Also, if thieves found it easy the first time and didn't see any significant improvements being made it makes sense from their perspective to go back. They already know the layout of the place.
    • Great intuition :) In the forum thread, linked from the story, they mention it seems like an inside job multiple times, including once where they claim the detective on the case stated it as well. Are there other data centers in Chicago that get robbed? I have never heard of this kind of thing happening before. I work for an ISP / data center in the upper midwest (not in Chicago or even IL).
    • Re:inside job (Score:5, Interesting)

      by sir_montag (937262) <sir.montag@NOspAM.gmail.com> on Saturday November 03, 2007 @08:16PM (#21227545) Homepage Journal
      It most likely was an inside job. A little while back, I was working for a company that was installing some VoIP phones for CI Host and the list of employee phone numbers kept changing from visit to visit - "Oh that guy? No, he doesn't work here any more."

      A friend of mine that used to work there said that "being in jail was a fairly common excuse for missing work there". The employees seemed to hate working there, to put it mildly.

      And the cokehead that owned the company loved to fire employees at a moment's notice, left and right. I highly doubt there's any employee loyalty there.

      So in short, you've got highly unhappy employees that get fired at an amazing rate, with some seriously negative employee loyalty and they're surprised when stuff gets stolen?
  • by Anonymous Coward on Saturday November 03, 2007 @06:45PM (#21226923)
    It turns out the router was unable to route wherever the thieves had taken it.
  • by flyingfsck (986395) on Saturday November 03, 2007 @06:46PM (#21226929)
    Hmm, I'm not using them anymore. They had regular power failures in Dallas - claiming 'UPS maintenance'. My home DSL setup is more reliable than their data centre.
    • by MBCook (132727) <foobarsoft@foobarsoft.com> on Saturday November 03, 2007 @06:59PM (#21227037) Homepage

      Ditto. I switched off them a year and a half or two ago. I don't remember what the final rub was, I think it was reliability (website or email going up or down seemingly randomly?). I've been on Dreamhost since, and been pretty happy (note: referral link at the bottom of my website).

      I agree with the other posters. They lied. They obviously have no security (or they are facing an inside job). Four robberies in two years?

      I'd switch off 'em real fast if I heard this news. I like Dreamhost but if I heard this about them I'd probably switch off them fast too. How can I trust a hosting company that can't even secure their own premises?

      • Uhh just fyi, Dreamhost isnt a datacenter.
        • by MBCook (132727)
          If they were and I heard this, I would almost certainly leave them. That was my point.
  • Still in business? (Score:5, Insightful)

    by Enderandrew (866215) <enderandrew&gmail,com> on Saturday November 03, 2007 @06:48PM (#21226963) Homepage Journal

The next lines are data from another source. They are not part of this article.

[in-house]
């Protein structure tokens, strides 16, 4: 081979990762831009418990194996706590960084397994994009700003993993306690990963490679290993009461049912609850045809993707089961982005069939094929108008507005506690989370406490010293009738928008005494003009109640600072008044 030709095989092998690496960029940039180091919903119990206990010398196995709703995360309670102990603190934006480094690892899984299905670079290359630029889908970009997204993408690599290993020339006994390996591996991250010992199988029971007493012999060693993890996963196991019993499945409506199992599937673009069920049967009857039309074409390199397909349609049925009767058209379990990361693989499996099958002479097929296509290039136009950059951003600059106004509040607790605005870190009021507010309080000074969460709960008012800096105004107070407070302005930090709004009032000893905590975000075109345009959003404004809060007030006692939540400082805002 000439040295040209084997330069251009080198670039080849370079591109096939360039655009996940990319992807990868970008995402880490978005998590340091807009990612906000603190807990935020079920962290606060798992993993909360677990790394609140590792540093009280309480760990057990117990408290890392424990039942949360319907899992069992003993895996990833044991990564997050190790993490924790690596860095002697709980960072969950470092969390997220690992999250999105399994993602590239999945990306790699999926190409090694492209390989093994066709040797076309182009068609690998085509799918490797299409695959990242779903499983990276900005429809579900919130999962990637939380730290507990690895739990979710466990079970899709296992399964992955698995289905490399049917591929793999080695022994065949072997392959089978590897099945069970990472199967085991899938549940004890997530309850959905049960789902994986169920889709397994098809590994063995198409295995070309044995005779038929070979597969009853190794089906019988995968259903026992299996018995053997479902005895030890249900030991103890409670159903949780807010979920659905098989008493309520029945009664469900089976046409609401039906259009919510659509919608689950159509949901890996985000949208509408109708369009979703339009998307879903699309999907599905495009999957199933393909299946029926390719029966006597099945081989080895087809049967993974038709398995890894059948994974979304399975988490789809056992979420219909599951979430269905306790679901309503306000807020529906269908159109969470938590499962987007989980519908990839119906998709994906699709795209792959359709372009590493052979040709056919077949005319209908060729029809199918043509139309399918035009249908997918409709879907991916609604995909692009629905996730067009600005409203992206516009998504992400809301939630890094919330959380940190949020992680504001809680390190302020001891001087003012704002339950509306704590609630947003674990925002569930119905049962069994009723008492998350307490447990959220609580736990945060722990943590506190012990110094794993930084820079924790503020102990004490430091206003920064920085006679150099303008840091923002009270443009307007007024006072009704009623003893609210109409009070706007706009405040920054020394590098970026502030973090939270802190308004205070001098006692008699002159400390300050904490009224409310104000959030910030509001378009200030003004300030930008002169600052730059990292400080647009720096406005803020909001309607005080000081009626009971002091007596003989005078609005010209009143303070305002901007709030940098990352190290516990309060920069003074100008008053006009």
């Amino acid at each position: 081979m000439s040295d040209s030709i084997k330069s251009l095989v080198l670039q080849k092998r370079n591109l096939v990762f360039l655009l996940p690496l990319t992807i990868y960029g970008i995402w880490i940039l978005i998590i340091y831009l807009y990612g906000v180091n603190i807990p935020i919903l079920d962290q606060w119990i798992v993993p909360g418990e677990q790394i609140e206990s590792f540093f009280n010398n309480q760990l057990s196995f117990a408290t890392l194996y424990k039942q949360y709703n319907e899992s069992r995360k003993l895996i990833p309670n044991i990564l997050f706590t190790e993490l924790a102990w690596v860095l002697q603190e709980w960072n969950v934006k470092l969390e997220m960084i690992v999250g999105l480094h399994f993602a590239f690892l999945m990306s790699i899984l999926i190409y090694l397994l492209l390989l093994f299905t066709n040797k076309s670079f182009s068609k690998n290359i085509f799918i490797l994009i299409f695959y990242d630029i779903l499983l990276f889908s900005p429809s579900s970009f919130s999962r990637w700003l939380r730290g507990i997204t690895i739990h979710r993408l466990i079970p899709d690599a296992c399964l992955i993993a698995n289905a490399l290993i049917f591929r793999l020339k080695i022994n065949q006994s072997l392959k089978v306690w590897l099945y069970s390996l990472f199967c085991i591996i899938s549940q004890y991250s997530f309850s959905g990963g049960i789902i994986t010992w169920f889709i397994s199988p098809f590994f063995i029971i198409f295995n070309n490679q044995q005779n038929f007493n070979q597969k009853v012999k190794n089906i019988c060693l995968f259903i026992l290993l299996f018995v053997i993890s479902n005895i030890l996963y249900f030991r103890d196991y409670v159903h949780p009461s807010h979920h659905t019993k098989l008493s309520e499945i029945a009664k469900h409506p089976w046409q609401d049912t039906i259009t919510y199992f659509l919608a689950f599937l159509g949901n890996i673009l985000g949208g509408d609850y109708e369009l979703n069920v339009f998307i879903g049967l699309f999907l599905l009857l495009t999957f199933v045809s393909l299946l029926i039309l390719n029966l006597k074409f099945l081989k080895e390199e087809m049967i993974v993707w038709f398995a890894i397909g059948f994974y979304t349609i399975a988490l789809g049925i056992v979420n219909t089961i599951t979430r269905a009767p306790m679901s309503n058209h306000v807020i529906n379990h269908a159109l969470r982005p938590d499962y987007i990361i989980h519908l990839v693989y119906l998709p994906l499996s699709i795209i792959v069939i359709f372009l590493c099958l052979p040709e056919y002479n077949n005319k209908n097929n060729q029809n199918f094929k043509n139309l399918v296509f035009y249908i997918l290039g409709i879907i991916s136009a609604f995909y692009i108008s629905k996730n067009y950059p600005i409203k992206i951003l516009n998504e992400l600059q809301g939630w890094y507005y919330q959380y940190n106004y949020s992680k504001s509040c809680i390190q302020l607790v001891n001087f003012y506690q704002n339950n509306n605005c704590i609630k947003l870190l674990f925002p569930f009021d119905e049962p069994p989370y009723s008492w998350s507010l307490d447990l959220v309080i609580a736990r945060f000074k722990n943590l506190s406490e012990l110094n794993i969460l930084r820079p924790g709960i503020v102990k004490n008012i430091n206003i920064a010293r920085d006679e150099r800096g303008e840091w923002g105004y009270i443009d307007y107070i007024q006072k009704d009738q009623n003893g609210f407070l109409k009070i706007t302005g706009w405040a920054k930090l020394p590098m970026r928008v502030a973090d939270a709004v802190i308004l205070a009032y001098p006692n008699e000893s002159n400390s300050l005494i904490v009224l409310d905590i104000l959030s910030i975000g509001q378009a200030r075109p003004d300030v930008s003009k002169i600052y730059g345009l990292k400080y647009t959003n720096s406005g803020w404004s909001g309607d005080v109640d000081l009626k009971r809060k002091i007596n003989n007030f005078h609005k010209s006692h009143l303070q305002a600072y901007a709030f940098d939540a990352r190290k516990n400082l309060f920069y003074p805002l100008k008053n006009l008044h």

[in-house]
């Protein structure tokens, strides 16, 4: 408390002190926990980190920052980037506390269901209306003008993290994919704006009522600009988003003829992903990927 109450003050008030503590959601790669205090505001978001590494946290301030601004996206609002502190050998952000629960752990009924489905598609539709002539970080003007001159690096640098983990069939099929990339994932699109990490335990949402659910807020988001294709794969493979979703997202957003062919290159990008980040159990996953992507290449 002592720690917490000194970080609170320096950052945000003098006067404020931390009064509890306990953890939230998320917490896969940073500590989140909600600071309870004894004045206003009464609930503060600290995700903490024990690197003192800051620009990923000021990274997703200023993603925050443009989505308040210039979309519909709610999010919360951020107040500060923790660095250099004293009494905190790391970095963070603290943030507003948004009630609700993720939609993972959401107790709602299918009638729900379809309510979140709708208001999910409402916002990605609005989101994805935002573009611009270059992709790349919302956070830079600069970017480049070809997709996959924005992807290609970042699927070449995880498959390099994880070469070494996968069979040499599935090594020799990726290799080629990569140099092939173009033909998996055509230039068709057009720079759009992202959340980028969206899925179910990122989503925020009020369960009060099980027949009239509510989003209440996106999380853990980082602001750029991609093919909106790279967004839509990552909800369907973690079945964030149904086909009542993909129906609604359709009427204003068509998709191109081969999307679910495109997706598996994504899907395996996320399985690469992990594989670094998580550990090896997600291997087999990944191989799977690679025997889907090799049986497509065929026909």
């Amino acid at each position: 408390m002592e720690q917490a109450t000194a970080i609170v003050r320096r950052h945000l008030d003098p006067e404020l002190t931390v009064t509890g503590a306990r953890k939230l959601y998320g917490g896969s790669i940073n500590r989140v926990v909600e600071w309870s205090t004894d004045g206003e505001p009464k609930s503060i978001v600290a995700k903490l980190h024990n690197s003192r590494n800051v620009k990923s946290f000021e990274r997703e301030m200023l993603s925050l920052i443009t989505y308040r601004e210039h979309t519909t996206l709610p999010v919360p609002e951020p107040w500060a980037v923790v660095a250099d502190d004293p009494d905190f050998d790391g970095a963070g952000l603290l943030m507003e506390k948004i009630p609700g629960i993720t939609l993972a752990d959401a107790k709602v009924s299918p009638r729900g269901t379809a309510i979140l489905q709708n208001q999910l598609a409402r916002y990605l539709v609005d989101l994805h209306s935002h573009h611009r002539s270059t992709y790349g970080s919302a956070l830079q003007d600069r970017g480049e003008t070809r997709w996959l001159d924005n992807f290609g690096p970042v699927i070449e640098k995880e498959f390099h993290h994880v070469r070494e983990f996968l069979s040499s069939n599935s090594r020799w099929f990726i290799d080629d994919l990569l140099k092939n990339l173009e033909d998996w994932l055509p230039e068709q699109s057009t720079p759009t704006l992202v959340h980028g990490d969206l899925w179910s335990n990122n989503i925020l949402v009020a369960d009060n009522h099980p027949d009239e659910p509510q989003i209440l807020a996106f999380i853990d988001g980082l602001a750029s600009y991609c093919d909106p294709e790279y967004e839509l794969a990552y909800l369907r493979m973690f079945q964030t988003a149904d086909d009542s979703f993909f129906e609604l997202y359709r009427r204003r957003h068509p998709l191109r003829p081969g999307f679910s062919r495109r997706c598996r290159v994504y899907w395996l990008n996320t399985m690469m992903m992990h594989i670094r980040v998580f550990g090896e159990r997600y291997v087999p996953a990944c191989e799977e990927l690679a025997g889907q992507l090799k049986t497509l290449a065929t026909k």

After the first robbery, I'd seriously consider moving my data. If my data is still there after the second robbery, I feel stupid. If my data is still there after the third robbery, I should lose my job. If my data is still there after the fourth robbery, I need to promoted to executive management.

    The entire purpose of off-site storage is disaster recovery, and prevention of major disasters like this. Why are these guys still in business?
  • In the brake room watching tv / playing games?

    Doing the same thing in the big room with all of the tv screens?
  • I'm a Dreamhost customer, and the past couple years they've had a few issues, and some people have taken it as an opportunity to bash the hell out of them. Having used many hosts over the years myself and for customers, I've found them to be on par with, if not a little above many hosts. The biggest difference is DH is HONEST about their issues, on their status blog. When they fuck up, they say so. To me, that's more valuable than a host that makes it self look like it's more stable by lying, such as the pa
    • by Bodrius (191265)
      True, honesty has as much, if not more, value as measured reliability.

      Haven't used DH, but from your description it'll go into my list of potential hosting providers now for whenever I need one.
      One of my last bad experiences with hosting was with actadivina - they just crashed in silence, and customers were left to speculate what happened to their site and their data, etc.
      At least for me (it was a hobby site), the lack of follow up was the worse part. Customers found their host provider went out of business
  • by hcdejong (561314) <hobbes@NOSPAM.xmsnet.nl> on Saturday November 03, 2007 @06:51PM (#21226993)
    Suddenly, buying an old army bunker complex to house your datacenter doesn't seem that excessive.
  • Fool me once.... (Score:5, Insightful)

    by SirLurksAlot (1169039) on Saturday November 03, 2007 @06:53PM (#21227013)
    shame on you. Fool me four or more times shame on me!